The following post is from Mark Hanson, staff writer for Microsoft News Center. It was originally published on the Next at Microsoft blog.
If you’re a mapping geek, sit up and take note. Today the Bing Maps team released Bing Maps Preview app, a new Windows 8.1 map that combines the likes of personalized local recommendations via Local Scout and smart notifications, which let you know how traffic is moving, with an amazing 3D mapping experience of more than 70 cities (and counting) across the world.
While just a first step in a new way to explore the world and experience mapping, the result is a modern-day mashup of the yellow pages and your paper map in a visual experience like the View Master – only cooler and much more useful.
Ever wonder how Bing gets the content to build an experience like this? A very important piece of the engine behind the Bing Maps Preview app is a group of software architects and experts in image acquisition and aerial photography. Appropriately titled the Geospatial Content and Publishing team, these specialists are part of Qi Lu’s newly formed Application and Services Group.
Working out of Boulder, Colorado, the Content and Publishing team is the same group that completed a global orthographic survey of the United States a couple years ago.
Overseeing the production of all this imagery falls to Charlie Peterson, who manages a team of talented operators who take pixels from planes and cars through to production in the form of beautiful 3D mosaics.
The technical name is photogrammetry and of the nearly 20 years that Peterson has been with Microsoft, more than a quarter of that time has been spent working with the team of Microsoft imagery scientists, or photogrammetrists, in Boulder.
This isn’t the first time Peterson and his colleagues have tackled the job of rendering a city in 3D. Several years ago, they were part of the group that created some pretty “rudimentary” 3D cities as part of Virtual Earth, back when three-dimensional digital mapping technology was still in its nascent stage.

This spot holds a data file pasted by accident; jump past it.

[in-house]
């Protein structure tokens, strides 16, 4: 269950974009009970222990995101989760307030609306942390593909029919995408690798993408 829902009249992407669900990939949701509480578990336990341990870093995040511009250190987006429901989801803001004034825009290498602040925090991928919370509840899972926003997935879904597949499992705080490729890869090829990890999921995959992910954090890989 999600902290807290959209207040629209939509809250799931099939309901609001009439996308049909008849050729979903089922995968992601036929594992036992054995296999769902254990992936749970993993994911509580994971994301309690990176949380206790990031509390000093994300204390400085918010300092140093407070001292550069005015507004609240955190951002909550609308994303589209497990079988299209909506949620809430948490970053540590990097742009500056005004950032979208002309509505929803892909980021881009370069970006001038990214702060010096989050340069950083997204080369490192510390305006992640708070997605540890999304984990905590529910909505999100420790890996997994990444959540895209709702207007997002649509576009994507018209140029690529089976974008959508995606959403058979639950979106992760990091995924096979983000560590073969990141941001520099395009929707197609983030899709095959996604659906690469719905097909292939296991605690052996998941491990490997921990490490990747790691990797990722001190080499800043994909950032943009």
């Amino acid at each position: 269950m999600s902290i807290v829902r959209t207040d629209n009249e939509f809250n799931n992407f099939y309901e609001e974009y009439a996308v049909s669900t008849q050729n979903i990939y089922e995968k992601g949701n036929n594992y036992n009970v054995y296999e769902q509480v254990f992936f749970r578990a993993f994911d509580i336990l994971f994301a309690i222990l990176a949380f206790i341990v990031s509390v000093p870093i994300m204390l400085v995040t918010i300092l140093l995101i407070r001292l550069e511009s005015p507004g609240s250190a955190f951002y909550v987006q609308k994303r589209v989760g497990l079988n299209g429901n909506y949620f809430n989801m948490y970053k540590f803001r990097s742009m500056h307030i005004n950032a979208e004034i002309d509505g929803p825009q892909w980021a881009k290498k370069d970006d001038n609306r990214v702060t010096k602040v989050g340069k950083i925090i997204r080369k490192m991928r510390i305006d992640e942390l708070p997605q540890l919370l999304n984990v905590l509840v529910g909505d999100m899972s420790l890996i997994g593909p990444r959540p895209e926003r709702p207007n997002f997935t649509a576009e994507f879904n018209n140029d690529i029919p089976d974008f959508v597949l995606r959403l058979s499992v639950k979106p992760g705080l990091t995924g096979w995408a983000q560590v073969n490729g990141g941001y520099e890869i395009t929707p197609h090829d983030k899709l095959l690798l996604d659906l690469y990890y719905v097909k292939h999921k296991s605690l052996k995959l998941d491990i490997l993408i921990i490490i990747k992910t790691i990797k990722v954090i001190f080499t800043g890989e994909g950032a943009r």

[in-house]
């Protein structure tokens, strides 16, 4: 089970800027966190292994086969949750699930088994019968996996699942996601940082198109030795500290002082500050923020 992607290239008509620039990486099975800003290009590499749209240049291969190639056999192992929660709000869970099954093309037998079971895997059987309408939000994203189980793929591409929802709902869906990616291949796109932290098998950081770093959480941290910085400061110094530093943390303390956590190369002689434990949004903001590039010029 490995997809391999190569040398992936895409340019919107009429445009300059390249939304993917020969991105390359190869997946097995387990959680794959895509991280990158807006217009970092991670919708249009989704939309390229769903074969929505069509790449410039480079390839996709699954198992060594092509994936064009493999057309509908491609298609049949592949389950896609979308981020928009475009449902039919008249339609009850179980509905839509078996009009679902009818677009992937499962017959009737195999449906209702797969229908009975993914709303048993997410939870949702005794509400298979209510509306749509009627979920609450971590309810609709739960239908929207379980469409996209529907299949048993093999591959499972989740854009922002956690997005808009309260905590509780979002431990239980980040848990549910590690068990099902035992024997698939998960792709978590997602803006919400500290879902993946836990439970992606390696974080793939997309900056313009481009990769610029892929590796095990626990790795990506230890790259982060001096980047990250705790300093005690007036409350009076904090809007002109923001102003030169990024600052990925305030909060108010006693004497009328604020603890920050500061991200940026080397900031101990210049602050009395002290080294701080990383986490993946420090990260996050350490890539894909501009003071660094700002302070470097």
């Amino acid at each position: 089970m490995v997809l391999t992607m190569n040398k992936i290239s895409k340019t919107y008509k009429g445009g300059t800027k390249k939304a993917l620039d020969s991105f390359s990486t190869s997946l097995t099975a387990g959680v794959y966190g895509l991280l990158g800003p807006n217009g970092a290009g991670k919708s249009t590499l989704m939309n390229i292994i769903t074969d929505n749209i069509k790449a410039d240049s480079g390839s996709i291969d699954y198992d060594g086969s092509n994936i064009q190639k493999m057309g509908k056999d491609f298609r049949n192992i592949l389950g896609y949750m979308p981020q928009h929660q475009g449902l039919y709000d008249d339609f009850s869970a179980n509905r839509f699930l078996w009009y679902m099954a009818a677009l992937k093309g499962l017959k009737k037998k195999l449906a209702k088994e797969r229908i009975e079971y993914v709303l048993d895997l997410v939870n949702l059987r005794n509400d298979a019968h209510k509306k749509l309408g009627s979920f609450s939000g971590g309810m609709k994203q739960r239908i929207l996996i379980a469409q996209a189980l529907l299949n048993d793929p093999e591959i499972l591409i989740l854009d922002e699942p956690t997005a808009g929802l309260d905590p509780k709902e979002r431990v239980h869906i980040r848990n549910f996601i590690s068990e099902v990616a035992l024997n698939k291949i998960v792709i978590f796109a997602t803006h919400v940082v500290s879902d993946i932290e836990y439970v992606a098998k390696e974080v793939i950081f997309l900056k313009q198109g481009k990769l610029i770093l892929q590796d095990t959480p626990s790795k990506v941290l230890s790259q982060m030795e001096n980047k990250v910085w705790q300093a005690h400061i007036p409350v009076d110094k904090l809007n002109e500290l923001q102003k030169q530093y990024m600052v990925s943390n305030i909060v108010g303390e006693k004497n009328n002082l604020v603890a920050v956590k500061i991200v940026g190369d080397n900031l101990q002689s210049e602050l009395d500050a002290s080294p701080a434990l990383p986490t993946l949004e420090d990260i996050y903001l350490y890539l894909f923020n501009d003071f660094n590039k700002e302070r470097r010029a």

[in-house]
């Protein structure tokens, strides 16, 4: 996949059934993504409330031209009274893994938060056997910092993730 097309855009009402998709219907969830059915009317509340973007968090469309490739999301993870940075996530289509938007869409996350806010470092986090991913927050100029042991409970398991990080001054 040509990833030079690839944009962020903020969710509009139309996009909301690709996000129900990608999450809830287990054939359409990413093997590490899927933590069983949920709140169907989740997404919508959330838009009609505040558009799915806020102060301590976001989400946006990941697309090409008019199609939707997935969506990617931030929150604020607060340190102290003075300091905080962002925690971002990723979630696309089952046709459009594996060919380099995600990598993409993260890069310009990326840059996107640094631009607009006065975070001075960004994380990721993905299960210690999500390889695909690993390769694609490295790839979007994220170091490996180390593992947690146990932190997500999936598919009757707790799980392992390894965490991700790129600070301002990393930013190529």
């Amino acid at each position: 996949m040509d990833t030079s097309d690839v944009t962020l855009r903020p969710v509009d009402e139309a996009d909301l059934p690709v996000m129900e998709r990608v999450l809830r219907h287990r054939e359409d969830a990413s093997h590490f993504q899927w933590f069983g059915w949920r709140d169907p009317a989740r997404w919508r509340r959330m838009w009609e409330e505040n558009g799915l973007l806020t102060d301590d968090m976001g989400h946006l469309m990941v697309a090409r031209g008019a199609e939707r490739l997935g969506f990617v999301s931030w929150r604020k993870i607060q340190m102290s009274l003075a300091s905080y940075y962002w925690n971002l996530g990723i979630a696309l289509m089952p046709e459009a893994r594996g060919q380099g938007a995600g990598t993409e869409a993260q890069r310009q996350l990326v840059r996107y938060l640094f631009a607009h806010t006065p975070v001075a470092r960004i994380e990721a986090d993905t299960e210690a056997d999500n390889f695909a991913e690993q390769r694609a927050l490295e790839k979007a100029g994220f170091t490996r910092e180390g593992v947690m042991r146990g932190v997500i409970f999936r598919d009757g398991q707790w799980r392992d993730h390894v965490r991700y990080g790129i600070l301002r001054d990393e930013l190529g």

In its initial attempt, Peterson says that the team faced a complex process and didn’t have the processing power to go to the scale they wanted. Since then, however, they’ve improved their methods for creating 3D maps, and developed new camera technology for acquiring the imagery.
As you can imagine, the team doesn’t use your typical off-the-shelf point-and-shoot for these efforts. Instead, they use Microsoft’s own UltraCam Osprey to capture aerial photographs, and UltraCam Mobile for street side imagery – two world-class sensors developed and built in Graz, Austria.
The latest models of UltraCam cameras create 54-megapixel images using a specially modified lens that simultaneously takes pictures straight down, as well as to the left, right, forward and backward. For every geographic point, roughly 40 overlapping pictures have been taken – a bit like an enormous PhotoSynth.
The team then orthographically corrects these images in their enormous Colorado-based data centers. In layman’s terms, these images are corrected so the center of the camera lens is directly over each point on the ground. This correction eliminates distortion from the imagery and gives a perfect top-down view.
So far, the Content and Publishing team has generated 121 trillion pixels worth of data for the Bing Maps Preview App. And with tens of thousands of processing cores at its disposal, the pipeline is capable of pushing pixels from the plane to the app in a matter of weeks.
As a result of all this effort, the Content and Publishing team has created the foundation for a multi-layered mapping experience, which was built by its partner team in Bellevue, WA.
With the Bing Maps Preview app, people can get visual cues to help them navigate and find local information on what’s around them, including personalized recommendations based on their social network. People can also take actions like initiating Skype calls or making online reservations with OpenTable.
In the eyes of Charlie Peterson and his colleagues, this is where the future of online mapping technology is headed.
“We’ve arrived at the place where touch devices, network bandwidth and the availability of data can create these really compelling experiences to help people get stuff done,” says Peterson. “The Bing Maps Preview app combines the potential of all these technologies with high resolution aerial photography. This combination of imagery and information is powerful and where we will keep expanding and doing more, whether it’s across cities, open landscapes or even inside buildings.”
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